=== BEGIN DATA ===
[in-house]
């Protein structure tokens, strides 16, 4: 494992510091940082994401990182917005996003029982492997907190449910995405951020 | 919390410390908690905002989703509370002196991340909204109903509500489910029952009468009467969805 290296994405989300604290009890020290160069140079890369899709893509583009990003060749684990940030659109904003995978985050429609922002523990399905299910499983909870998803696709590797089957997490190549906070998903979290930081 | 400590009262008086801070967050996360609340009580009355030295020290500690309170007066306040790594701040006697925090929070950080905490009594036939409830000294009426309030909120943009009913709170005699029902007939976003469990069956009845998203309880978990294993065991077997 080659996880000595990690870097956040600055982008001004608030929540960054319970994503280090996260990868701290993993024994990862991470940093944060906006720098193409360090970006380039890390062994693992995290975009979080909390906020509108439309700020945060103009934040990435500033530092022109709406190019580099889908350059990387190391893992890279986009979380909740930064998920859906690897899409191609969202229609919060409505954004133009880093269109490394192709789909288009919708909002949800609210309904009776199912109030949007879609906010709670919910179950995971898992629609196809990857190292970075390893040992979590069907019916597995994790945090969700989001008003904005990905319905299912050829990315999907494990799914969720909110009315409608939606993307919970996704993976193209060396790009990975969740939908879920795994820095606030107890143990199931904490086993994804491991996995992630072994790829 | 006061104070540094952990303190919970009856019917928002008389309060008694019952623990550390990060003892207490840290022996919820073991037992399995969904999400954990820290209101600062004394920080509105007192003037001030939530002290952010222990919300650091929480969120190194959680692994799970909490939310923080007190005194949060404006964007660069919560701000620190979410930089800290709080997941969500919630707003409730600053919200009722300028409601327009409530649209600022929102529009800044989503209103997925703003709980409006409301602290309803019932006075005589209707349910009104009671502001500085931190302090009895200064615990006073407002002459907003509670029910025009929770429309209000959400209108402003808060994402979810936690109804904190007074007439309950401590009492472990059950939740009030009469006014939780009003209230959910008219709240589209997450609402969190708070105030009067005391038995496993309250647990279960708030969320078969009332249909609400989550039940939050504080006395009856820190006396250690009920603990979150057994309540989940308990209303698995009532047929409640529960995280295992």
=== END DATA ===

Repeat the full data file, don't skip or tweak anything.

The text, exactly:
[in-house]
């Protein structure tokens, strides 16, 4: 494992510091940082994401990182917005996003029982492997907190449910995405951020 | 919390410390908690905002989703509370002196991340909204109903509500489910029952009468009467969805 290296994405989300604290009890020290160069140079890369899709893509583009990003060749684990940030659109904003995978985050429609922002523990399905299910499983909870998803696709590797089957997490190549906070998903979290930081 | 400590009262008086801070967050996360609340009580009355030295020290500690309170007066306040790594701040006697925090929070950080905490009594036939409830000294009426309030909120943009009913709170005699029902007939976003469990069956009845998203309880978990294993065991077997 080659996880000595990690870097956040600055982008001004608030929540960054319970994503280090996260990868701290993993024994990862991470940093944060906006720098193409360090970006380039890390062994693992995290975009979080909390906020509108439309700020945060103009934040990435500033530092022109709406190019580099889908350059990387190391893992890279986009979380909740930064998920859906690897899409191609969202229609919060409505954004133009880093269109490394192709789909288009919708909002949800609210309904009776199912109030949007879609906010709670919910179950995971898992629609196809990857190292970075390893040992979590069907019916597995994790945090969700989001008003904005990905319905299912050829990315999907494990799914969720909110009315409608939606993307919970996704993976193209060396790009990975969740939908879920795994820095606030107890143990199931904490086993994804491991996995992630072994790829 | 006061104070540094952990303190919970009856019917928002008389309060008694019952623990550390990060003892207490840290022996919820073991037992399995969904999400954990820290209101600062004394920080509105007192003037001030939530002290952010222990919300650091929480969120190194959680692994799970909490939310923080007190005194949060404006964007660069919560701000620190979410930089800290709080997941969500919630707003409730600053919200009722300028409601327009409530649209600022929102529009800044989503209103997925703003709980409006409301602290309803019932006075005589209707349910009104009671502001500085931190302090009895200064615990006073407002002459907003509670029910025009929770429309209000959400209108402003808060994402979810936690109804904190007074007439309950401590009492472990059950939740009030009469006014939780009003209230959910008219709240589209997450609402969190708070105030009067005391038995496993309250647990279960708030969320078969009332249909609400989550039940939050504080006395009856820190006396250690009920603990979150057994309540989940308990209303698995009532047929409640529960995280295992």